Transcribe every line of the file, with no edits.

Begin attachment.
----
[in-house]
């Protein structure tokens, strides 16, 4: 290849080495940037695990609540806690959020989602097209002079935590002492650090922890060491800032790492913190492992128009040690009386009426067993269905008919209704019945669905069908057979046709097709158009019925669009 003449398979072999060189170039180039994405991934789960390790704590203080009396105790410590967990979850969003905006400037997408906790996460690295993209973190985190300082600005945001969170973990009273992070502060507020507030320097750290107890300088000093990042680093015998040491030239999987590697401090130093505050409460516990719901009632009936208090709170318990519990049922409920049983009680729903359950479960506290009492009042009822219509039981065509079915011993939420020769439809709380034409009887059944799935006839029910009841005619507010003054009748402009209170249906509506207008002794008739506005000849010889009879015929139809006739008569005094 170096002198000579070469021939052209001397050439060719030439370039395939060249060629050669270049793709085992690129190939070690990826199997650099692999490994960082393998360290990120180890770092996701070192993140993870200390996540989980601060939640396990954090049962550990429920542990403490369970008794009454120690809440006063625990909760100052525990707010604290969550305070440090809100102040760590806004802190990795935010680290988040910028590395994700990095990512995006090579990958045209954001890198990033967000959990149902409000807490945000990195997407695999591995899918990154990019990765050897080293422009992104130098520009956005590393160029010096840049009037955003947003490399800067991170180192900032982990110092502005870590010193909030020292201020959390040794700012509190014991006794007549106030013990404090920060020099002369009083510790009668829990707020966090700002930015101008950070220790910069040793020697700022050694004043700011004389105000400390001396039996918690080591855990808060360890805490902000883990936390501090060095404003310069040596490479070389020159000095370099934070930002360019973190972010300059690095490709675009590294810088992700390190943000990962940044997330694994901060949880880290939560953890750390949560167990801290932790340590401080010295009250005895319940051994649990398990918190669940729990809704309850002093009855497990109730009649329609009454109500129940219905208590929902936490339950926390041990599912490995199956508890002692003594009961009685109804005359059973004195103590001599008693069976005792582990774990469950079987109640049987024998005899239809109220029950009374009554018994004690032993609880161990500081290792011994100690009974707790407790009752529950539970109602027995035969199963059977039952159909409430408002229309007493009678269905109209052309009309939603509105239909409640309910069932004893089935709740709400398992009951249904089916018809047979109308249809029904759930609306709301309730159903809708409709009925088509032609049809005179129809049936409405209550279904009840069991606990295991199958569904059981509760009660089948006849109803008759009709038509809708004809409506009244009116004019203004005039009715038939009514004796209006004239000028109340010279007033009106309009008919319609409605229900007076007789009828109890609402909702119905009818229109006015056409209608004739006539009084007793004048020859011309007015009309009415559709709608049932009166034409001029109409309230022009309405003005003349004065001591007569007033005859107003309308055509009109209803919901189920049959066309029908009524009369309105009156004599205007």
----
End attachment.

[in-house]
């Protein structure tokens, strides 16, 4: 290849080495940037695990609540806690959020989602097209002079935590002492650090922890060491800032790492913190492992128009040690009386009426067993269905008919209704019945669905069908057979046709097709158009019925669009 003449398979072999060189170039180039994405991934789960390790704590203080009396105790410590967990979850969003905006400037997408906790996460690295993209973190985190300082600005945001969170973990009273992070502060507020507030320097750290107890300088000093990042680093015998040491030239999987590697401090130093505050409460516990719901009632009936208090709170318990519990049922409920049983009680729903359950479960506290009492009042009822219509039981065509079915011993939420020769439809709380034409009887059944799935006839029910009841005619507010003054009748402009209170249906509506207008002794008739506005000849010889009879015929139809006739008569005094 170096002198000579070469021939052209001397050439060719030439370039395939060249060629050669270049793709085992690129190939070690990826199997650099692999490994960082393998360290990120180890770092996701070192993140993870200390996540989980601060939640396990954090049962550990429920542990403490369970008794009454120690809440006063625990909760100052525990707010604290969550305070440090809100102040760590806004802190990795935010680290988040910028590395994700990095990512995006090579990958045209954001890198990033967000959990149902409000807490945000990195997407695999591995899918990154990019990765050897080293422009992104130098520009956005590393160029010096840049009037955003947003490399800067991170180192900032982990110092502005870590010193909030020292201020959390040794700012509190014991006794007549106030013990404090920060020099002369009083510790009668829990707020966090700002930015101008950070220790910069040793020697700022050694004043700011004389105000400390001396039996918690080591855990808060360890805490902000883990936390501090060095404003310069040596490479070389020159000095370099934070930002360019973190972010300059690095490709675009590294810088992700390190943000990962940044997330694994901060949880880290939560953890750390949560167990801290932790340590401080010295009250005895319940051994649990398990918190669940729990809704309850002093009855497990109730009649329609009454109500129940219905208590929902936490339950926390041990599912490995199956508890002692003594009961009685109804005359059973004195103590001599008693069976005792582990774990469950079987109640049987024998005899239809109220029950009374009554018994004690032993609880161990500081290792011994100690009974707790407790009752529950539970109602027995035969199963059977039952159909409430408002229309007493009678269905109209052309009309939603509105239909409640309910069932004893089935709740709400398992009951249904089916018809047979109308249809029904759930609306709301309730159903809708409709009925088509032609049809005179129809049936409405209550279904009840069991606990295991199958569904059981509760009660089948006849109803008759009709038509809708004809409506009244009116004019203004005039009715038939009514004796209006004239000028109340010279007033009106309009008919319609409605229900007076007789009828109890609402909702119905009818229109006015056409209608004739006539009084007793004048020859011309007015009309009415559709709608049932009166034409001029109409309230022009309405003005003349004065001591007569007033005859107003309308055509009109209803919901189920049959066309029908009524009369309105009156004599205007």